Most inbound and outbound call traffic is routed through very specialized equipment. One such example of this equipment is known as an Adtran unit. An Adtran may provide local loop access for your carrier’s trunk connections. Should an Adtran unit fail, systems will automatically reroute over the secondary Adtran unit. Once the primary is restored, systems will automatically revert to normal operations. Your call center needs to also maintain redundant telco equipment so that the failover continues to work. Let’s take a cue from the example used in the telco scenario above, only we will change it slightly:

Telco 1 is connected to your answering service provider through an AdTran unit which connects to their switch. The AdTran unit for telco 1 fails and so everything rolls to telco 2. Your call center also needs to have a backup AdTran unit to support telco 2 should the primary unit fail.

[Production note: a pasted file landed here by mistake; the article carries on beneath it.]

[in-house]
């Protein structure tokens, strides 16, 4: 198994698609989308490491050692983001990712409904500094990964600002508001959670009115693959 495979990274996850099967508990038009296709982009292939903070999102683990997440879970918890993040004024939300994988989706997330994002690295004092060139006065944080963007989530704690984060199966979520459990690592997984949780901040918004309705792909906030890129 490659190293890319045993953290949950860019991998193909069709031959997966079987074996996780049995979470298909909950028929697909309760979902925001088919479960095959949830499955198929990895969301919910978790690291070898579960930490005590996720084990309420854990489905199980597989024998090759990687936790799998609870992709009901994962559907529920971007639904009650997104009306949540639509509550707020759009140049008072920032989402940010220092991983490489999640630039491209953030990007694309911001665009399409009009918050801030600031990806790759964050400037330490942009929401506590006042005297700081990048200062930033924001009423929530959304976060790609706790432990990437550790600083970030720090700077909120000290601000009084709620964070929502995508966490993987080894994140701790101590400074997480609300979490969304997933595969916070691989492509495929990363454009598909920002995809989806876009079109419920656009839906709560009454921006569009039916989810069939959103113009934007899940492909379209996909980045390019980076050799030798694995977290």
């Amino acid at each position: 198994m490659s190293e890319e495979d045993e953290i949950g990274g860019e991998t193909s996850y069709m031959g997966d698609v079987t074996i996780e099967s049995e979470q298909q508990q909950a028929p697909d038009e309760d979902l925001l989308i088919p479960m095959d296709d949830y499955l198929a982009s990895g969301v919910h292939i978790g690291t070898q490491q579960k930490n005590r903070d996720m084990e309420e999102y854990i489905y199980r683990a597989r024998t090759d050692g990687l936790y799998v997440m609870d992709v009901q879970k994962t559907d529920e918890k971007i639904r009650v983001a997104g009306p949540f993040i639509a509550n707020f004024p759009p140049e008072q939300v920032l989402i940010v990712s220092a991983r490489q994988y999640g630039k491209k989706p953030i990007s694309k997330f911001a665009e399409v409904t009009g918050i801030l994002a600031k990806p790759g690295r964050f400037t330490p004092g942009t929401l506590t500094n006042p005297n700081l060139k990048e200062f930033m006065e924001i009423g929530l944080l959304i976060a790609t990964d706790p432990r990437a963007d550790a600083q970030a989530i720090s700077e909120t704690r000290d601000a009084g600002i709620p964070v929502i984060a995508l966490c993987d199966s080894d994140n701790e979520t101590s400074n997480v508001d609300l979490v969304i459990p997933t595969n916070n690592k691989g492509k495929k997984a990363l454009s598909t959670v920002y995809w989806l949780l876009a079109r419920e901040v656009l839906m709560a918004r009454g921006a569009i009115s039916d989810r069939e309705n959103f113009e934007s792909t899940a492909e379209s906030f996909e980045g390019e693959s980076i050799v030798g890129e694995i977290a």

Air Conditioning Redundancy

All of this equipment required to keep calls flowing smoothly in and out of a call center tends to generate a lot of heat. Your service provider has to keep it all at a comfortable 70 degrees to keep it humming. That’s easy. Just use an air conditioner. But if an AC unit fails, then what do you do? They cannot afford to have massive amounts of equipment simply melt down. So a backup AC unit is required. Often, these AC units will run at alternately scheduled times to balance the load and extend the equipment’s lifespan.

Power Redundancy